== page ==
My father was an Air Force officer whose career started before World War II and ended during the Vietnam War.  Several of his friends were now PoWs in North Vietnam which added to the list of those who spent time in German and North Koreans PoW camps.  hew didn’t talk about them much, but both of us knew that becoming a PoW was a risk that every military aviator faces the moment he takes off on combat mission.

By the time I was a sophomore in college back in 1965/66, the Vietnam War was raging full bore while roughly at the same time –  1965 to 1971 – a popular TV sitcom called Hogan’s Heroes was on the air.  I wanted to be either an Air Force pilot or a Naval Aviator and the humor in the show was lost on both my father and I.  Even today, I still don’t find the show funny.  To me, being a PoW is not a laughing matter.

In 1973, 591 of 1,350 men thought to be prisoners of the North Vietnamese came home in Operation Homecoming. Since then, the question has been asked over and over again, what happened to the other 759?  Or the other 1,250 men who were declared missing and presumed dead?

I realize that we will never know what happened to some of these men.  Many were blown to bits when their airplanes exploded.  Others were killed landing in the trees in the jungles of Cambodia, Laos and Vietnam.  Some may have been shredded by an artillery shell in a special forces camp that was overrun and their bodies never found.  In every war, we will always have men and women classified as missing in action, presumed dead.  It is why we have monuments dedicated to their memory.

During my career, I served with men who were PoWs of the Vietnamese and read the debriefings.  Trust me, they are difficult reading and will keep you up at night.  The hardships that they endured were both mental and physical.  Some made phony confessions when they couldn’t take the torture any longer.  Yet, none gave in fully because they all knew that someday, some or all of them would get to come home and tell their story.  They had hope that some day, the would come home.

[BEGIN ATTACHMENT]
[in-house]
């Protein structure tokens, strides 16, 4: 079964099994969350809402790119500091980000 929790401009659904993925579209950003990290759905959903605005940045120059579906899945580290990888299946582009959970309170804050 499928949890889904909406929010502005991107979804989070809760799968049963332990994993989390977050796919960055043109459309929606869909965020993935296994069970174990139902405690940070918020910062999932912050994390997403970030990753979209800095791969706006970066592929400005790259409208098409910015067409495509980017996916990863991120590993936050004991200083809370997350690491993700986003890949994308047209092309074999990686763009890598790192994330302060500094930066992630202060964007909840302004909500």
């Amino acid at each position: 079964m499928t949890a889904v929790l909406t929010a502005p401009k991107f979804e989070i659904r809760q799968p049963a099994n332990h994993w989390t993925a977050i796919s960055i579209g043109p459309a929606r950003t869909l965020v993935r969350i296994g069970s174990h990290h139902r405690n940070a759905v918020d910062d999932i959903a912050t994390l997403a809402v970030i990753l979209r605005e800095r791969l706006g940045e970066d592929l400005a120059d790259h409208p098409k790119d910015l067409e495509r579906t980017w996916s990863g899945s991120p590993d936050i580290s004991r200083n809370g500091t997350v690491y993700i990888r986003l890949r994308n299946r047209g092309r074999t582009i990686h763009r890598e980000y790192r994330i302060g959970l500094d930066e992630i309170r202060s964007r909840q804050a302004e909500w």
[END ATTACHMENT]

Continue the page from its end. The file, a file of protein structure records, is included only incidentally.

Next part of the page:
So where am I going with this heavy subject?  My subconscious somehow connected three unrelated events after a dinner with some friends and somehow, the discussion came around to PoWs and the question – “Did we leave men behind in 1973?”

The second was the very real threats, later carried out to behead American journalists who were for all intents and purposes prisoners of war.  ISIS may know about, but clearly does not intend to abide by any of the Geneva Conventions and Protocols.  Fighting terrorism or an organization like ISIS is a war in which each side is fighting by different sets of rules.

The third was a private conversation I once had with a former resident of the Hanoi Hilton who I asked “What was the worst thing that could have happened to him while he was a PoW?”  His answer was simple.  “Be left behind knowing that I would never return home…”

By the middle of August, I completed an detail chapter and plot outline for a future novel that has the working title FORGOTTEN POWS.  The book starts with a shoot down of a Naval Aviator, a botched rescue attempt and his disappearance into captivity.  His name was not on the list of given to the U.S. as having been found dead or died in captivity in Vietnam.  Despite U.S. and Vietnamese government denials that there were still in captivity, six are found, rescued and brought home nearly nine years after the Vietnam War ended.

For these former PoWs, they were returning from the dead to find their wives had started new lives and families.  For others, they are threat.  Senior military leaders and members of Congress want to know if there more men still being held in Laos, Cambodia and/or Vietnam?  And if so, why have they not been brought home?  When two of former PoWs are assassinated, some in the military start asking who is doing the killing and why?

Turning the outline for FORGOTTEN POWS into a book is my next writing project.  My third book – CHERUBS 2 – takes priority because it is in the editing process and should be released in late October or early November, 2014.  As soon as it is out and nothing changes, I’ll start writing FORGOTTEN POWS.  This one should be interesting to write because there are several characters who have an axe to grind.  Stay tuned.

Marc Liebman

September 2014